Fifth, Hodges cites his agreement with Gordon Clark and his book Faith and Saving Faith (p. 28, endnote 3, found on page 207). Yet Anderson, just before he cited Hodges, had favorably discussed Berkhof’s view. He clearly gives the reader the impression that Hodges agrees with Berkhof.
Sixth, Anderson inadvertently distorted what Hodges was saying in the only full citation (and that only two sentences) which he gave. Anderson cited Hodges as writing:
To describe faith that way [as mental assent] is to demean it as a trivial, academic exercise, when in fact it is no such thing. What faith really is…is the inward conviction that what God says to us in the gospel is true (p. 72, citing Hodges on p. 31).
But here is what Hodges actually wrote:
Does [faith] involve the intellect? Of course! But is it mere intellectual assent? Of course not! To describe faith that way is to demean it as a trivial, academic exercise, when in fact it is no such thing. What faith really is, in biblical language, is receiving the testimony of God. It is the inward conviction that what God says to us in the gospel is true (Absolutely Free, p. 31, italics his).
Notice that Anderson changed “mere intellectual assent” into“mental assent.” He left off the word mere, which Hodges emphasized, and he changed intellectual assent to mental assent. (He also for some reason failed to italicize inward conviction as Hodges did.)
Worse still, notice the words that were left out after the ellipses (…): “What faith really is, in biblical language, is receiving the testimony of God.” Receiving the testimony of God is being convinced it is true. It has no emotional or volitional aspect. Leaving that out radically distorts what Hodges was saying.
I also found errors in all four of the snippet citations.
“Firm conviction” indeed occurs on p. 28. However, the entire context shows that Hodges did not mean that faith is more than assent. Hodges was discussing if someone believes the President will do what he said he would do. He then discussed whether you could believe that and yet “go out and break a law.” He said that whether a person broke the law had no bearing on whether he believed. “What has my breaking a law got to do with my firm conviction that I can trust the President in anything he says?”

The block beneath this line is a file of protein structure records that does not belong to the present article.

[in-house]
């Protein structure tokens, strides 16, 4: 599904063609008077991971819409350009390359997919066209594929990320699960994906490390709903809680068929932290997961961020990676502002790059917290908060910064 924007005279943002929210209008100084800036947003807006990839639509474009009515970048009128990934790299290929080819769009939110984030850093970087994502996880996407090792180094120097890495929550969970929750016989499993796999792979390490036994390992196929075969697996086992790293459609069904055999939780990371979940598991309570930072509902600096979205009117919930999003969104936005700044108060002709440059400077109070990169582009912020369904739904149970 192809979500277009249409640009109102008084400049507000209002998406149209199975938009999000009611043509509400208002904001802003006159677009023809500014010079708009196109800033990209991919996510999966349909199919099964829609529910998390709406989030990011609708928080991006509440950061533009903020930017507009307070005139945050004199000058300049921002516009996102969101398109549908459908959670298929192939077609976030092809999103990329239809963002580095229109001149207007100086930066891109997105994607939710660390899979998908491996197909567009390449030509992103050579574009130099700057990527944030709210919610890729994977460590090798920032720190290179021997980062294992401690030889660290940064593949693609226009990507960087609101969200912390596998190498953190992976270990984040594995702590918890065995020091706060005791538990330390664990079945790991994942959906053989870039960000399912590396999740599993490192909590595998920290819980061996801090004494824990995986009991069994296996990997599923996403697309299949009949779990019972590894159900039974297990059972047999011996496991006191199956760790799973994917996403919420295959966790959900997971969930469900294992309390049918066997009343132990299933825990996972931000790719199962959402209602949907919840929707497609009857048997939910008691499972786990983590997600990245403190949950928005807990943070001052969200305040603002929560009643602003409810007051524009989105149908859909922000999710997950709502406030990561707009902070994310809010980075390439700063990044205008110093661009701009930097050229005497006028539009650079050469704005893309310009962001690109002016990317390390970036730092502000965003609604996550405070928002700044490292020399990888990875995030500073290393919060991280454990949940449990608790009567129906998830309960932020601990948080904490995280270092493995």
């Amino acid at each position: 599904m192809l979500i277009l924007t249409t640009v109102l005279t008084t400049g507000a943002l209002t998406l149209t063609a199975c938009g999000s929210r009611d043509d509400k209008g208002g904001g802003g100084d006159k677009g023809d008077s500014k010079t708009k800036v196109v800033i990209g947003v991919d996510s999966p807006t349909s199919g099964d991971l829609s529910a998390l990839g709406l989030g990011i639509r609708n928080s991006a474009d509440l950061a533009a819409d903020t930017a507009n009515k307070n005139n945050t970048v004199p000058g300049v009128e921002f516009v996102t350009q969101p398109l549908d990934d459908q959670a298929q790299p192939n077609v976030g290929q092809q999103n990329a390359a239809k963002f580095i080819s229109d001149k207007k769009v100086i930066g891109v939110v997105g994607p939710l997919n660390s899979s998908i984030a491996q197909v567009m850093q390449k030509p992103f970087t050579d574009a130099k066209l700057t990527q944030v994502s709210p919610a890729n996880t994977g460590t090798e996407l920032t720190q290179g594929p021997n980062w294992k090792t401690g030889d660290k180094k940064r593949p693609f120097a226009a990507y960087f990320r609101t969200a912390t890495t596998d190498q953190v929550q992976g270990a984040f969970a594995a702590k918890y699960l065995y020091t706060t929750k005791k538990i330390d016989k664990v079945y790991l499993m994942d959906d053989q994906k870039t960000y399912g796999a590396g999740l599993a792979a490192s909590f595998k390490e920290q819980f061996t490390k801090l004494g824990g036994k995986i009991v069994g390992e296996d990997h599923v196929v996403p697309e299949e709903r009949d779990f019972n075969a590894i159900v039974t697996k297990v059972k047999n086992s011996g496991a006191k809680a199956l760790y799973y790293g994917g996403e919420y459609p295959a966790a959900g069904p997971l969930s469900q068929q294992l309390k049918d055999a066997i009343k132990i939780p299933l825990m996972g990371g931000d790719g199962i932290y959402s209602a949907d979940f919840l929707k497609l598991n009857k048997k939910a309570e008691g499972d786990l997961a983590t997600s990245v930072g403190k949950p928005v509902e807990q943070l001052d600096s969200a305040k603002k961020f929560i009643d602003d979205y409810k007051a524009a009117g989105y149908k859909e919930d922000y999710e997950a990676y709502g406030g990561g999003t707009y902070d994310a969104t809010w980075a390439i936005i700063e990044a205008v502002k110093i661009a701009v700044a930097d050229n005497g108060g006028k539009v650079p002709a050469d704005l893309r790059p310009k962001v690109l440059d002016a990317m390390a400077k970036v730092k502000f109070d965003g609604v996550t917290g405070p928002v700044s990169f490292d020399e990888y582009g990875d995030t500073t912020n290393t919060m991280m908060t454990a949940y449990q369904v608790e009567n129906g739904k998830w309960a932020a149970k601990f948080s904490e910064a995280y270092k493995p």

“Childlike trust” is not found on pp. 38 through 39 as Anderson said. It is found on pp. 38 and 60. In both contexts, Hodges is speaking of saving faith as simple faith. It is “simple faith in Christ” (p. 38) and “saving faith is a simple and uncomplicated issue” (p. 60). No emotional or volitional component. No commitment. Just being persuaded.
The words “act of appropriation” do not occur on pp. 40-41 as Anderson says. Those words are found on p. 42. Anderson reported that Hodges spoke of “‘an act of appropriation’ of the truth of the gospel.” The words of the truth of the gospel are not in quotation marks in Anderson. Nor are they in the context when Hodges talks about an act of appropriation. What Hodges was talking about was the woman at the well believing that Jesus is the Messiah who guarantees everlasting life to all who believe in Him (p. 42). “Her faith was her act of appropriation,” Hodges wrote. He was speaking of her drinking, or appropriating, the living water.
The words act of appropriation also occur on pp. 85, 106, and 212 (endnote 1, going back to p. 41). None of them refer to anything more than assent.
The final snippet, “act of trust,” is found on p. 32. There Hodges was discussing how a single look of faith to the uplifted serpent (John 3:14-15) or a single drink of the living water (John 4:10-14) resulted in everlasting life. Nothing about any emotional or volitional component.
That same expression, act of trust, was used by Hodges on pp. 29, 62, and 149 (endnote 1). In all those uses Hodges is simply referring to being persuaded.
It should be noted that Hodges wrote Absolutely Free! in 1989. At that time he still frequently used trust as a synonym for faith. As time went on, he did that less and less, because as he once told me in his office in the mid to late 90s, he was convinced that while trust did have some overlap in meaning with belief, people could become confused by it.
None of these snippets show that Hodges believed that faith is more than assent, agreement, being convinced, being persuaded, or acceptance of a truth of a proposition.
I urge everyone to read what Hodges actually wrote. Hodges was contradicting the Lordship Salvation view of saving faith. That is, Hodges was contradicting, not supporting, Wayne Grudem’s view that saving faith is more than intellectual assent. Anderson has unintentionally distorted what Hodges believed and taught.
Bob Wilkin is Executive Director of Grace Evangelical Society. He lives in Highland Village, TX, with his wife of 43 years, Sharon. His latest book is Turn and Live: The Power of Repentance.
1. Fred Chay, editor, In Defense of Free Grace Theology: With Respect to Saving Faith, Perseverance, and Assurance (NP: Grace Theology Press, 2017).
2. This article is a revision of a blog I wrote on July 11, 2018.